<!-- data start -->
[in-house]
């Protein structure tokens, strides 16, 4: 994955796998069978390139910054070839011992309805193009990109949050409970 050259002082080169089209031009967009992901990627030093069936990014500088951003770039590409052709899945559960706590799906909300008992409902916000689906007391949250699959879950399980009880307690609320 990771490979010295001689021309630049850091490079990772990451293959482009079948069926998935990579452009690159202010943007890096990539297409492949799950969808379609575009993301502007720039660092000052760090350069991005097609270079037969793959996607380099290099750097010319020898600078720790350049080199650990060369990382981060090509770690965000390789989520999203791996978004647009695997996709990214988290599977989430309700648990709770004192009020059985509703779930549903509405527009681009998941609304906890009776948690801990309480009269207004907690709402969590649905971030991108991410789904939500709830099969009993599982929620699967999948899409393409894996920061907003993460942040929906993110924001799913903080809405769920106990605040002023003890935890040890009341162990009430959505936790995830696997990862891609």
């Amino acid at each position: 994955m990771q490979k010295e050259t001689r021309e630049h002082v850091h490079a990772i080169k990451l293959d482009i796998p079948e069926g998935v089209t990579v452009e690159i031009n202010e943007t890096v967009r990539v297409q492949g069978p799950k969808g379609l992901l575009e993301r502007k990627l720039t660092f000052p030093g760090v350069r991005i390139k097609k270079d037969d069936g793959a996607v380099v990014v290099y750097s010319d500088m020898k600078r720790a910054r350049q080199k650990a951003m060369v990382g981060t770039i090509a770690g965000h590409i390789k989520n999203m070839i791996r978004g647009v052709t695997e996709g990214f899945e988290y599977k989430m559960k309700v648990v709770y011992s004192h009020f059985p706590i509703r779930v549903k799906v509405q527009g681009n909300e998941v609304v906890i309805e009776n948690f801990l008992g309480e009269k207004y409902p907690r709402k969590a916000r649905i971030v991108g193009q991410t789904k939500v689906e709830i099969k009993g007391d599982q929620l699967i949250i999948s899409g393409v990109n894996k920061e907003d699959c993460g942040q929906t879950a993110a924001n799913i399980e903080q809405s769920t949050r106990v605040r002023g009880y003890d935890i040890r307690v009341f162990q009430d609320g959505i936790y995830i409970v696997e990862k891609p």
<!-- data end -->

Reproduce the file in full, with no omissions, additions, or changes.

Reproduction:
[in-house]
């Protein structure tokens, strides 16, 4: 994955796998069978390139910054070839011992309805193009990109949050409970 050259002082080169089209031009967009992901990627030093069936990014500088951003770039590409052709899945559960706590799906909300008992409902916000689906007391949250699959879950399980009880307690609320 990771490979010295001689021309630049850091490079990772990451293959482009079948069926998935990579452009690159202010943007890096990539297409492949799950969808379609575009993301502007720039660092000052760090350069991005097609270079037969793959996607380099290099750097010319020898600078720790350049080199650990060369990382981060090509770690965000390789989520999203791996978004647009695997996709990214988290599977989430309700648990709770004192009020059985509703779930549903509405527009681009998941609304906890009776948690801990309480009269207004907690709402969590649905971030991108991410789904939500709830099969009993599982929620699967999948899409393409894996920061907003993460942040929906993110924001799913903080809405769920106990605040002023003890935890040890009341162990009430959505936790995830696997990862891609």
């Amino acid at each position: 994955m990771q490979k010295e050259t001689r021309e630049h002082v850091h490079a990772i080169k990451l293959d482009i796998p079948e069926g998935v089209t990579v452009e690159i031009n202010e943007t890096v967009r990539v297409q492949g069978p799950k969808g379609l992901l575009e993301r502007k990627l720039t660092f000052p030093g760090v350069r991005i390139k097609k270079d037969d069936g793959a996607v380099v990014v290099y750097s010319d500088m020898k600078r720790a910054r350049q080199k650990a951003m060369v990382g981060t770039i090509a770690g965000h590409i390789k989520n999203m070839i791996r978004g647009v052709t695997e996709g990214f899945e988290y599977k989430m559960k309700v648990v709770y011992s004192h009020f059985p706590i509703r779930v549903k799906v509405q527009g681009n909300e998941v609304v906890i309805e009776n948690f801990l008992g309480e009269k207004y409902p907690r709402k969590a916000r649905i971030v991108g193009q991410t789904k939500v689906e709830i099969k009993g007391d599982q929620l699967i949250i999948s899409g393409v990109n894996k920061e907003d699959c993460g942040q929906t879950a993110a924001n799913i399980e903080q809405s769920t949050r106990v605040r002023g009880y003890d935890i040890r307690v009341f162990q009430d609320g959505i936790y995830i409970v696997e990862k891609p």